"…The state acts as the dominant player, and uses markets for their own political gain," he told delegates on the second day of the party's federal congress in Boksburg.
"This is the version of Malusi Gigaba and Ebrahim Patel's New Growth Path and the motivation behind the idea of a state mining company, a state bank and a state housing company."
He said the DA's vision was for an open society.
"The DA would give more money and more power to the competition authorities than this government does," said Harris.
The opposition wanted to break up the most monopolistic companies in the country.
"Yes we would break up parastatals like SAA, parts of Eskom, the SABC and Denel and distribute the shares to ordinary South Africans through the 2,5-million stokvels across the country."
He said the DA had three main critics, Finance Minister Pravin Gordhan, Pallo Jordan, and Minister for Higher Education and Training Blade Nzimande.
"To Mr Gordhan I say: 'We have never promoted unfettered markets …'. To Mr Jordan I say: 'Shame on you for questioning the role Helen Suzman played as the lone opposition voice in the apartheid Parliament."
He said Nzimande had also squealed about how the DA was a party for whites.
"He's like the frog in the pot of water oblivious to the rising temperature. To Mr Nzimande, I say: 'Watch your back."
'Land to the people'
The congress resolved to campaign for the upgrading of informal settlements.
"People who live in informal settlements are the most neglected in South Africa," the party's Gauteng caucus leader Jack Bloom told delegates on Sunday.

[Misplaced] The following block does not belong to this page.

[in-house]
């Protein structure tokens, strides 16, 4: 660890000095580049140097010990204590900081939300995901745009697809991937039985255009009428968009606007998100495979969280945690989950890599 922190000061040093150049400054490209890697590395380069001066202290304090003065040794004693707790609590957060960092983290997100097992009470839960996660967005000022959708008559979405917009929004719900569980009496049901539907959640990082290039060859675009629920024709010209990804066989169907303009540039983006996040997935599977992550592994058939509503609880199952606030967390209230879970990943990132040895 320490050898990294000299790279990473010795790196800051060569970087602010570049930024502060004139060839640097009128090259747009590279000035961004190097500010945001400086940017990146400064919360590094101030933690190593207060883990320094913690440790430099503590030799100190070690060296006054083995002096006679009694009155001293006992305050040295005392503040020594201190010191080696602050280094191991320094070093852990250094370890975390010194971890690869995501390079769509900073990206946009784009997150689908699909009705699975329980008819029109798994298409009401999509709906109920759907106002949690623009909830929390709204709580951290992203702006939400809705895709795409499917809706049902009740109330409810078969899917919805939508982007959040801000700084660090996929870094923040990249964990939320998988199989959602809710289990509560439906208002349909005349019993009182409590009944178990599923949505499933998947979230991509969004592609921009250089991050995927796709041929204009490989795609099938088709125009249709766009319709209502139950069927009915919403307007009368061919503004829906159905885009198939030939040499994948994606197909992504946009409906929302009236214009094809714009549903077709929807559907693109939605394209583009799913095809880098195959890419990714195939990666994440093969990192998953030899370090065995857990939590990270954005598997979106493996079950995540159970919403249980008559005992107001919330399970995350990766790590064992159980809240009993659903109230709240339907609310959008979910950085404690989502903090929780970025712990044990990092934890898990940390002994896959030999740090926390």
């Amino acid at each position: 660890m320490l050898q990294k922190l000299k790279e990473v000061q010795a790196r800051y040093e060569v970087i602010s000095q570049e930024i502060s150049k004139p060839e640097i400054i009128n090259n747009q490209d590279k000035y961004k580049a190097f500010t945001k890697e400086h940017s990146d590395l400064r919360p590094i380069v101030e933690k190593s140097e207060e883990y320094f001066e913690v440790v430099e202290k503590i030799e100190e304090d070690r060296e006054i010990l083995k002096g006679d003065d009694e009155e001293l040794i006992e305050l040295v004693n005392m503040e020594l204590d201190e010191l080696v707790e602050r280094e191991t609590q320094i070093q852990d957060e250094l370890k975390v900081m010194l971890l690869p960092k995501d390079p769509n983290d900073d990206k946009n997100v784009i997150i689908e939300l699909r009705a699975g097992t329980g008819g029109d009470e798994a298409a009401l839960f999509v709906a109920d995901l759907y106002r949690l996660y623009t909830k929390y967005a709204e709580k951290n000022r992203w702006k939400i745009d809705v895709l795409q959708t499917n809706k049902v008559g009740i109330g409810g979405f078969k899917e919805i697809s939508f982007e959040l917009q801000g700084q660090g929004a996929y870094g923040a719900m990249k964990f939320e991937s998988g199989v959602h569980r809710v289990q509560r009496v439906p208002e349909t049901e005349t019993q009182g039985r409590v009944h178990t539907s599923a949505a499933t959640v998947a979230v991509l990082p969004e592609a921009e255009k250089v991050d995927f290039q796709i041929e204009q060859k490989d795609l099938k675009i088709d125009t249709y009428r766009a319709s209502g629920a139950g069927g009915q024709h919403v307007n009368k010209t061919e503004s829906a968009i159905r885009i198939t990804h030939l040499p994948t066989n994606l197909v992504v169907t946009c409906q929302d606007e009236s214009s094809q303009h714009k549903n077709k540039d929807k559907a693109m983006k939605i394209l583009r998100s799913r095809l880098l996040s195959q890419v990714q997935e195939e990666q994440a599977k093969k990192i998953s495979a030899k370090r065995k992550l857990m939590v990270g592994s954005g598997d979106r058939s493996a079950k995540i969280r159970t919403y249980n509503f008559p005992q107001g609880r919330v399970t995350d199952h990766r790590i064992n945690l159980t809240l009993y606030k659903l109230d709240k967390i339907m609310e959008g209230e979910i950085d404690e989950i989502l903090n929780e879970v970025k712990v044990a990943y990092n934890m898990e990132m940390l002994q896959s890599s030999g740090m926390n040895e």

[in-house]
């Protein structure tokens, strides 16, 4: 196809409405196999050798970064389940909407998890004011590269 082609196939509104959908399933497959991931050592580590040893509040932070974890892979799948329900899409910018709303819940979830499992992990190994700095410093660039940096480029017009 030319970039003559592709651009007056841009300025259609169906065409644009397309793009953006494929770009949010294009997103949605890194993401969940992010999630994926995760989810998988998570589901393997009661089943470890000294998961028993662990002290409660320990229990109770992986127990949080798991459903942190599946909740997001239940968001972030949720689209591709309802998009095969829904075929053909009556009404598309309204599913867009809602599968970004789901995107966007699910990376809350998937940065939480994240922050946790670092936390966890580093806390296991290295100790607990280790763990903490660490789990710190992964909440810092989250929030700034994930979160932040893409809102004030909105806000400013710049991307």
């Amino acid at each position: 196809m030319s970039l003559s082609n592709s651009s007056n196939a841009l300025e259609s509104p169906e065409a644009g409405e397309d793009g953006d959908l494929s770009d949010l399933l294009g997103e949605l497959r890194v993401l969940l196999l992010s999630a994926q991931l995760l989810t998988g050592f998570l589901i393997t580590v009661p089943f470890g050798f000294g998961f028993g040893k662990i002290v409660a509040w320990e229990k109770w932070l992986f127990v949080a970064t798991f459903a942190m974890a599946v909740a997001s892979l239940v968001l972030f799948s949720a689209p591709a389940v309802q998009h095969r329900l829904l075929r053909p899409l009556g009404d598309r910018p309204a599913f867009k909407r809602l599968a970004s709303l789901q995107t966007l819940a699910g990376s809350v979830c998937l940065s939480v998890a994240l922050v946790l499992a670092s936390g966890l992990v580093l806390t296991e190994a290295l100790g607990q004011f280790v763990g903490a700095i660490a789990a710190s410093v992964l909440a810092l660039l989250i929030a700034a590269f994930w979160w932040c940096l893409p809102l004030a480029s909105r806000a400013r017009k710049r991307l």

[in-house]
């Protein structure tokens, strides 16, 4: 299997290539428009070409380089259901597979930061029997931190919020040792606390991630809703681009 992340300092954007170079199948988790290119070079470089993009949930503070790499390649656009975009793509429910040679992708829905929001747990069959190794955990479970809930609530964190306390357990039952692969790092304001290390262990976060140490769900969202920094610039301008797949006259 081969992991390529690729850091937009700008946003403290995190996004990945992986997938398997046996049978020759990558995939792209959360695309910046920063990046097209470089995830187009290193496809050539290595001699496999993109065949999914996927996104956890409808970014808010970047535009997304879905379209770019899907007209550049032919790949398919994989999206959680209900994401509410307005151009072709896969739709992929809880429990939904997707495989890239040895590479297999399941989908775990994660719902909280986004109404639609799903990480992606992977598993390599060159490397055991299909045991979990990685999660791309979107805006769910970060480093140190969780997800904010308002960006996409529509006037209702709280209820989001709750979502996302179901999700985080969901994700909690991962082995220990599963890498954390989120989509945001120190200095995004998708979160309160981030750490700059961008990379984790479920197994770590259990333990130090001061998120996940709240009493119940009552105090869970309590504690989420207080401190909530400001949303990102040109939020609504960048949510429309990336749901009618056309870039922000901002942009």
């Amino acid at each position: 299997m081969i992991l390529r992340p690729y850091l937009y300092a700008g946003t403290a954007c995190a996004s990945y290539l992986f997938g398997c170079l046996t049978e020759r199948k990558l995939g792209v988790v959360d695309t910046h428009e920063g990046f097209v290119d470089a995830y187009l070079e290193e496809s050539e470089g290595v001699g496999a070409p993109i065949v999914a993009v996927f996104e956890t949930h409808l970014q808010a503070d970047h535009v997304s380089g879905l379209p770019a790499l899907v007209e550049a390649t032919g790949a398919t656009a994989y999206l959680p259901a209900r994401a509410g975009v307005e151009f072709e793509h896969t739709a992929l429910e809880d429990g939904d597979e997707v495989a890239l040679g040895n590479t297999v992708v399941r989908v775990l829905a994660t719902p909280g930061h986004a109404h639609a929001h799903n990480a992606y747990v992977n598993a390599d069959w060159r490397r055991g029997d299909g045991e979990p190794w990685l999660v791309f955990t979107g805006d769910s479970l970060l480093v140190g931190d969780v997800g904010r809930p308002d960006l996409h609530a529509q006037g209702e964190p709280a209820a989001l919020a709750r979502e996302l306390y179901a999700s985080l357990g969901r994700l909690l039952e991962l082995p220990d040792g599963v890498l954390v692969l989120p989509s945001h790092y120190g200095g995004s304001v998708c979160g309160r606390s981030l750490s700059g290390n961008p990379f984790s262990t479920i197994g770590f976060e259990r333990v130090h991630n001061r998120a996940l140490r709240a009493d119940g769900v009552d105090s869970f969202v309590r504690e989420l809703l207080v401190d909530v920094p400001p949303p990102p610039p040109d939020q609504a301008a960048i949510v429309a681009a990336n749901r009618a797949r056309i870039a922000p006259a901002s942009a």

"Even in Gauteng, people still have to use buckets for toilets … this is inhumane."
He said "land to the people" should actually be the party's slogan.
The congress resolved to campaign for upgrading the living environment in settlements, including access to water, sanitation, electricity and title deeds.
The second resolution adopted by the party was to ensure that property rights are enjoyed by all South Africans.
The party resolved to continue driving through Parliament the Private Member's Bill, which outlines a legislative framework to replace the Communal Land Rights Act (ClaRa), with security of tenure as its fundamental pillar.
ClaRa was found to be procedurally unconstitutional by the Constitutional Court.
DA MP Athol Trollip said at least 21-million black South Africans in former homelands lived on communal land under the trusteeship of chiefs and traditional leaders without any security of tenure, which resulted in agricultural land remaining unproductive.
The party resolved to adopt a formal party policy to ensure greater security of land tenure away from communal tenure to individual land ownership with title deeds. – Sapa